Save The Bay’s Exploration Center & Aquarium has just received a rare calico lobster (Calico Colormorph) from local lobsterman Bobby Braman and the fishing vessel “Sweet Mystery.” A native American Lobster is a very common animal to see in an aquarium, but it is unlike the calico currently on display at our facility.
Our calico lobster needs a name!
Come visit the Exploration Center & Aquarium in Newport and submit your idea for a name. While in Newport, enjoy a boat trip on one of our vessels as we search for seals in Newport Harbor. Up to 40 seals have been seen in the harbor during our trips at low tide. All seal watch trips leave from Long Wharf in downtown Newport.
American Lobsters (Homarus americanus) can have many exoskeleton color variations, just like hair color in humans. Lobsters can be albino, blue, orange, red, brownish-black, bi-color, calico or a combination of any of these. A blend of dark red, brown and blue is the most common color. At our Exploration Center & Aquarium, we are lucky enough to have a lobster with the calico color variation on display, which is a mixture of orange and black.
How do lobsters get their color?
Depending on a lobster’s diet, the coloration of their shells can vary. Foods high in iodine, such as squid, give lobsters a bluish hue. Foods high in a certain carotenoid, called astaxantian, help give our calico lobster its vibrant orange color. Caroteniods are found in plants such as carrots and phytoplankton.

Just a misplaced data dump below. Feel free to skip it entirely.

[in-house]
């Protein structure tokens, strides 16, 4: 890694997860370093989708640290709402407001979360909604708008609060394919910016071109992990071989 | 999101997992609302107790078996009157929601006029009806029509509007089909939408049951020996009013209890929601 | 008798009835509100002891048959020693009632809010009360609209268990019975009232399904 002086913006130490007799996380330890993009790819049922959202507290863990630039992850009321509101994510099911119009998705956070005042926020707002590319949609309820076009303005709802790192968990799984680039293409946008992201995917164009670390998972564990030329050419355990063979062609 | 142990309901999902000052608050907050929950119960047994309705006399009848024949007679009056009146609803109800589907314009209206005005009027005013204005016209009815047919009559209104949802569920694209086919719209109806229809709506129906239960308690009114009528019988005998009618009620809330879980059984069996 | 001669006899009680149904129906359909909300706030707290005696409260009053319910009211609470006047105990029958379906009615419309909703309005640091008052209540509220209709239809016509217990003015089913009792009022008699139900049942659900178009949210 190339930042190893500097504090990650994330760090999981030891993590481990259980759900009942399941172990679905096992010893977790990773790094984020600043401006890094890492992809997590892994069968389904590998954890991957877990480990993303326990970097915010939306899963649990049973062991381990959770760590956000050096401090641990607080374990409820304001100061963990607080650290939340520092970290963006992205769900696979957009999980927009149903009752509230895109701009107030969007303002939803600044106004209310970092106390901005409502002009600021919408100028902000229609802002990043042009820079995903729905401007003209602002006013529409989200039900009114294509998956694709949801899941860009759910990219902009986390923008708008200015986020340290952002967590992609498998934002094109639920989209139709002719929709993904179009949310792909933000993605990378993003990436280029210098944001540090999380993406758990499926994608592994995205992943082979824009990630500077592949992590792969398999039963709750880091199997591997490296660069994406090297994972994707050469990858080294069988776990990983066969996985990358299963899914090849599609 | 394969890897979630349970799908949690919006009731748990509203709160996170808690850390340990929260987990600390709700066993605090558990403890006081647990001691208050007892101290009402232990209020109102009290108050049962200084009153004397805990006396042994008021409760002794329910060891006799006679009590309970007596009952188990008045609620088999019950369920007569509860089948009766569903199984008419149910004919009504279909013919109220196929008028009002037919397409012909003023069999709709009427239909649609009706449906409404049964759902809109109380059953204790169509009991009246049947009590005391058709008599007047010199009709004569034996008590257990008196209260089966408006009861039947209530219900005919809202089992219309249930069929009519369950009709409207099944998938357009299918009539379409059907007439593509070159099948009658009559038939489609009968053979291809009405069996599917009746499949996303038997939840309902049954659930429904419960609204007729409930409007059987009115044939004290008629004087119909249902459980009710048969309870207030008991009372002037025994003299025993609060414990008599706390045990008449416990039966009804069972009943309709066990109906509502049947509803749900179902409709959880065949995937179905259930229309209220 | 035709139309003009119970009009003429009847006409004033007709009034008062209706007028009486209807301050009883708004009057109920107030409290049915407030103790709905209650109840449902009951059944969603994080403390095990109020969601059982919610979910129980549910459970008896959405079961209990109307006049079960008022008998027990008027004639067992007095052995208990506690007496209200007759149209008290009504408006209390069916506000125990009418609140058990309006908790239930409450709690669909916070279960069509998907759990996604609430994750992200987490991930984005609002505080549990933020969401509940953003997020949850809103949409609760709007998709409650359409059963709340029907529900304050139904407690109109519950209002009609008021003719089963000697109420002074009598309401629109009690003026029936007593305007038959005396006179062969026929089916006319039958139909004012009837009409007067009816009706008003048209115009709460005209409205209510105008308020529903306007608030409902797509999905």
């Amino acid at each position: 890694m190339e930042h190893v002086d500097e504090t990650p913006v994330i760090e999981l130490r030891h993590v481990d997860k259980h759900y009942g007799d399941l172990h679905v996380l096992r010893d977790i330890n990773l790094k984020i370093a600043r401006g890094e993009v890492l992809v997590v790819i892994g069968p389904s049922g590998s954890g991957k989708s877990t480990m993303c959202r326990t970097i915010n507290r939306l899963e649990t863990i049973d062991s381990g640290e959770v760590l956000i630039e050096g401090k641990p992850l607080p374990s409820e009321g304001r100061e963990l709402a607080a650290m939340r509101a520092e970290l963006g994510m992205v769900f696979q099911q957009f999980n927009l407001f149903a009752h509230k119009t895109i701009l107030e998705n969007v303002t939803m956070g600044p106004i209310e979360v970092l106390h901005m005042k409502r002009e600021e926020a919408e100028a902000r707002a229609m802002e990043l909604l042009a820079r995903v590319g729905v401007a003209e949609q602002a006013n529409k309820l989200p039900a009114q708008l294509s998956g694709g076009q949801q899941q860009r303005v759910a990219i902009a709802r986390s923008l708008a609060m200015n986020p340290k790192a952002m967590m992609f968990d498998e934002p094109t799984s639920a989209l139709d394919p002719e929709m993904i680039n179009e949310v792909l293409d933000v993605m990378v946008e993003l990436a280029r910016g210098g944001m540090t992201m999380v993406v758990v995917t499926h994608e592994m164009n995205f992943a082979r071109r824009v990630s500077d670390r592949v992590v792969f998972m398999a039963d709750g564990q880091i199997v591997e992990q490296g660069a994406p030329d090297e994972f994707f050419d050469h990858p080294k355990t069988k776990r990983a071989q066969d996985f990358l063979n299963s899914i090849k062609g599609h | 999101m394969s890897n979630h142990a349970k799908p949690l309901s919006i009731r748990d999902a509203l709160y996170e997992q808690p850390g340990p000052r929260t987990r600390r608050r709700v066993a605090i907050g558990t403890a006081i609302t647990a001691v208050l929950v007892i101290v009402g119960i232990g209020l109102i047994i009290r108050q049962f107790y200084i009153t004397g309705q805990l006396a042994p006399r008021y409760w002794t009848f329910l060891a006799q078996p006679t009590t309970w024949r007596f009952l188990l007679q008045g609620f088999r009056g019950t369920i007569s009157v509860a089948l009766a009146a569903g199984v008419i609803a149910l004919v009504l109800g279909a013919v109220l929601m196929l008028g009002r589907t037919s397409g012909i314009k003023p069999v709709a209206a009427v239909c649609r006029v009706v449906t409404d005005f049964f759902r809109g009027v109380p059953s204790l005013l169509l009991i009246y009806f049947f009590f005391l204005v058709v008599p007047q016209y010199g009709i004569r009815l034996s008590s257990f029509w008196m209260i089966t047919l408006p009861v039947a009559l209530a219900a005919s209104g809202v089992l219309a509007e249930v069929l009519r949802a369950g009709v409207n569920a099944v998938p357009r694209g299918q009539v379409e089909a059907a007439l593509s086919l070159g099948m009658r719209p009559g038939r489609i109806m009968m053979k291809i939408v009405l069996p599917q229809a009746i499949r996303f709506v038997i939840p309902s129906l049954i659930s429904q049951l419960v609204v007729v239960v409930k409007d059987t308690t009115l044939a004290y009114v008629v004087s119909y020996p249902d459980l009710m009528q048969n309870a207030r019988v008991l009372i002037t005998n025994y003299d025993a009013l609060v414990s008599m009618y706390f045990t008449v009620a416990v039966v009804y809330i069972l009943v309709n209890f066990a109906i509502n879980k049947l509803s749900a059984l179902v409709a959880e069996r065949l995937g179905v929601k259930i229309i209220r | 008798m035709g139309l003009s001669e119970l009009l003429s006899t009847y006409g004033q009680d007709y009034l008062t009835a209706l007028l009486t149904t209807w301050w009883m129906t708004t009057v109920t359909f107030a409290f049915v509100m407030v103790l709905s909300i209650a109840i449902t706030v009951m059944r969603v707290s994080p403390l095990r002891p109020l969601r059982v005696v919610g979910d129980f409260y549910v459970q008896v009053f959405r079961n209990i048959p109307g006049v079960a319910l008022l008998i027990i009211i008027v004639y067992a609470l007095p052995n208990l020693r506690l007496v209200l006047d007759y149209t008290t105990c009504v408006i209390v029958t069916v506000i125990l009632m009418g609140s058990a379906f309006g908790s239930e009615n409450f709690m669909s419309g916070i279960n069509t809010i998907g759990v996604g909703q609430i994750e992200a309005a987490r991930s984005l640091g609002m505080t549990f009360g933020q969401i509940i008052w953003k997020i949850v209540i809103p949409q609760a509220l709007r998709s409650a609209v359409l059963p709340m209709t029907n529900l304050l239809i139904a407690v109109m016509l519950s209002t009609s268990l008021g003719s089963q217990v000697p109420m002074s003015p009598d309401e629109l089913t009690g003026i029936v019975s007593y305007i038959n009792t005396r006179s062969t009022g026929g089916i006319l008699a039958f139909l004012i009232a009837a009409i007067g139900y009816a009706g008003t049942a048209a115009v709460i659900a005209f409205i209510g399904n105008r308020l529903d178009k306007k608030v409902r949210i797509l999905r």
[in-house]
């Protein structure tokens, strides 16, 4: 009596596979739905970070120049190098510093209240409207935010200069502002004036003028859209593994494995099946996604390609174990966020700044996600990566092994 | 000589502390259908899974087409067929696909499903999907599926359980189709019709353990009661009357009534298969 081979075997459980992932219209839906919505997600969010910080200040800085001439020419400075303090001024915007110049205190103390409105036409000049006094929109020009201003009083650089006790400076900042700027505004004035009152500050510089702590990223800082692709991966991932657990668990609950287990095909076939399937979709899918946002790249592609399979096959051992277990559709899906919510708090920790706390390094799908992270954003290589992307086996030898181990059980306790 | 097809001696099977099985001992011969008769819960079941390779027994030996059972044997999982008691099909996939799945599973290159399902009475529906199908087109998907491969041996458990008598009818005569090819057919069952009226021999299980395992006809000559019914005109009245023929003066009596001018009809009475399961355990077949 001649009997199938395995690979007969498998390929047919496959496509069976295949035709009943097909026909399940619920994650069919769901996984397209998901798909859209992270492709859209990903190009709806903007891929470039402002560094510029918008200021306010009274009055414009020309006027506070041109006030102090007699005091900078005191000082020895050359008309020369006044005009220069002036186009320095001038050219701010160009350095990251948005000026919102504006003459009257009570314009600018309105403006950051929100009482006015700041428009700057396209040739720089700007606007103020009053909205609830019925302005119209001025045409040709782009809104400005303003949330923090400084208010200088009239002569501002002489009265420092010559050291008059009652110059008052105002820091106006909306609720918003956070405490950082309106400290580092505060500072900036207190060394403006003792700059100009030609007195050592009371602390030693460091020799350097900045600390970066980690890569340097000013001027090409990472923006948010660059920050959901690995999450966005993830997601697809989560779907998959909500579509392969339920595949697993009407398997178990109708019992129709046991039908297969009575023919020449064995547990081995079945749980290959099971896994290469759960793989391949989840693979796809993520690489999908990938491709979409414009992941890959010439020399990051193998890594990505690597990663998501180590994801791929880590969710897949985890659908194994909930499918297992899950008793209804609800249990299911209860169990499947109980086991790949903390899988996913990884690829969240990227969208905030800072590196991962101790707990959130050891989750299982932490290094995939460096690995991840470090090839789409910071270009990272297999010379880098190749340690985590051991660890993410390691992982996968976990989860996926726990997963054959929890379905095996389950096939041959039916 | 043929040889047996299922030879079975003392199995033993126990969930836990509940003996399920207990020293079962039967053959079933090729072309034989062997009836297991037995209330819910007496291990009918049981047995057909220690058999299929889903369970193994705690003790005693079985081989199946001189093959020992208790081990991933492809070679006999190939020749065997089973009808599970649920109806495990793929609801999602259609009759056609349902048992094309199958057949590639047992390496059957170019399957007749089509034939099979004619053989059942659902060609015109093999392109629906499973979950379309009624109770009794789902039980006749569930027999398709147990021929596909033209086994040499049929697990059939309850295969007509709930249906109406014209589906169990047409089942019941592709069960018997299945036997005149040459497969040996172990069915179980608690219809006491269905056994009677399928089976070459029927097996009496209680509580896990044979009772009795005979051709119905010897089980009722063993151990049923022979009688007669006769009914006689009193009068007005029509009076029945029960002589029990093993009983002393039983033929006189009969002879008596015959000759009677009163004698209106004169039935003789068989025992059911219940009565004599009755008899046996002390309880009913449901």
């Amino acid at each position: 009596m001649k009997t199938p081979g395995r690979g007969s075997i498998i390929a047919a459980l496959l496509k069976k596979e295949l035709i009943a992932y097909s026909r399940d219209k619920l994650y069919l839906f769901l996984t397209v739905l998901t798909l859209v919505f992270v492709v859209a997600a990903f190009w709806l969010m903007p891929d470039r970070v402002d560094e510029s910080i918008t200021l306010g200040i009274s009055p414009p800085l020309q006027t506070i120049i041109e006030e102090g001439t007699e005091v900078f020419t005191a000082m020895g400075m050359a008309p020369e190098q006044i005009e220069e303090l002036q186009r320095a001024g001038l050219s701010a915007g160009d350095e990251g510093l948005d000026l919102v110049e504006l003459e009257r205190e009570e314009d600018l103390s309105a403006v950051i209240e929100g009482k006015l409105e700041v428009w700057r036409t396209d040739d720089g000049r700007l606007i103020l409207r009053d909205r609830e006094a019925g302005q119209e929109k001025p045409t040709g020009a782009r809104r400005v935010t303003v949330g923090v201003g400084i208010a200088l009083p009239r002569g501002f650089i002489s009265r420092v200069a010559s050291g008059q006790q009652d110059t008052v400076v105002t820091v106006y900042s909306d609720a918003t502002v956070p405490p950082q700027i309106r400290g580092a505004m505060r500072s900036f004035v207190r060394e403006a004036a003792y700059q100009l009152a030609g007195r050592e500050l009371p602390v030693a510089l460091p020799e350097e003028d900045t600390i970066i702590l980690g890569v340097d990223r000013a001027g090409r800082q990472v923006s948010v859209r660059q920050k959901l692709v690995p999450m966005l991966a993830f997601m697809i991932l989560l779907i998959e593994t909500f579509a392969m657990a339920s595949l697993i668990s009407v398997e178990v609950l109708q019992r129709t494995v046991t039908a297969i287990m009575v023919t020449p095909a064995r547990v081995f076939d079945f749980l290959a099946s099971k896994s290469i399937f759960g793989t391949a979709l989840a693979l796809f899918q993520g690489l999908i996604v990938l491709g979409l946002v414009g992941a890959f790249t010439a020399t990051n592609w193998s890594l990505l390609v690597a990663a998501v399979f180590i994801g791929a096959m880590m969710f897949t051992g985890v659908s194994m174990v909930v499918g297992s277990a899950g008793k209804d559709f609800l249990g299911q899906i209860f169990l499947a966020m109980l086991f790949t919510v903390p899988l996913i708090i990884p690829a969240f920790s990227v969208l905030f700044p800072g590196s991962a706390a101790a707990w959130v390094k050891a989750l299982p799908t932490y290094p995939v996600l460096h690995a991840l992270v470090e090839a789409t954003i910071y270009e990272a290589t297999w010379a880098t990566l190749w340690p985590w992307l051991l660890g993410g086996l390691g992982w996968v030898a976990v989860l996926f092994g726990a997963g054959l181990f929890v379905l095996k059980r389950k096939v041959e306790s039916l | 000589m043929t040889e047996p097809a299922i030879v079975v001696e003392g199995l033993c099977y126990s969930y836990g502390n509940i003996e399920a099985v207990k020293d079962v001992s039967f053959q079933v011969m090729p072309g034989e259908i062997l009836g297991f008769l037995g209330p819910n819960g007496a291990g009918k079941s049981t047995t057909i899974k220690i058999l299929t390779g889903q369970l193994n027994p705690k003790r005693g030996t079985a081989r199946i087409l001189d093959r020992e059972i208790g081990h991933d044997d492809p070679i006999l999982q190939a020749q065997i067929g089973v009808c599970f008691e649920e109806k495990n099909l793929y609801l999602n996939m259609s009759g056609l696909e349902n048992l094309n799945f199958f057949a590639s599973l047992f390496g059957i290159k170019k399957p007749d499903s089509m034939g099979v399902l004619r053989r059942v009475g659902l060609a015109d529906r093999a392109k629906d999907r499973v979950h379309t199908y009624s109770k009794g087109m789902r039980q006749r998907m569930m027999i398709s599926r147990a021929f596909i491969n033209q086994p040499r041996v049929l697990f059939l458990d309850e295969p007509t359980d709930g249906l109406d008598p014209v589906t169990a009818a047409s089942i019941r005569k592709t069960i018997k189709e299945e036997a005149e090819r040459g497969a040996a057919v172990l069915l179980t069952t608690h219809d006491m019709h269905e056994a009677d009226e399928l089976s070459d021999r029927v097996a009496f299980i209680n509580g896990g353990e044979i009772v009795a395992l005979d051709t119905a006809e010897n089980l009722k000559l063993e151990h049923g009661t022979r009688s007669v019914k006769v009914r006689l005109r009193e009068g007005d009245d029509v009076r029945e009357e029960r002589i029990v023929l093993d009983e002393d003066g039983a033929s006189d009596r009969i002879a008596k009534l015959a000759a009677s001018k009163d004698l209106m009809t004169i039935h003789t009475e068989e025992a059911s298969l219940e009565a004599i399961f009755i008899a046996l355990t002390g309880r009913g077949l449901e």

Since lobsters don’t like carrots, and phytoplankton is too small for adult lobsters to eat, we have to incorporate animals that filter feed on phytoplankton such as mussels, clams, and quahogs. These are all common in Narragansett Bay and loved by our calico lobster.
In the wild, lobsters live on a rocky bottom habitat, both in bays and the open ocean, ranging from Labrador, Canada and south to Virginia. Out of this entire lobster population, it is estimated that calico lobsters are 1 out of every 30 million lobsters.
For more information about adventures with Save The Bay, visit our website.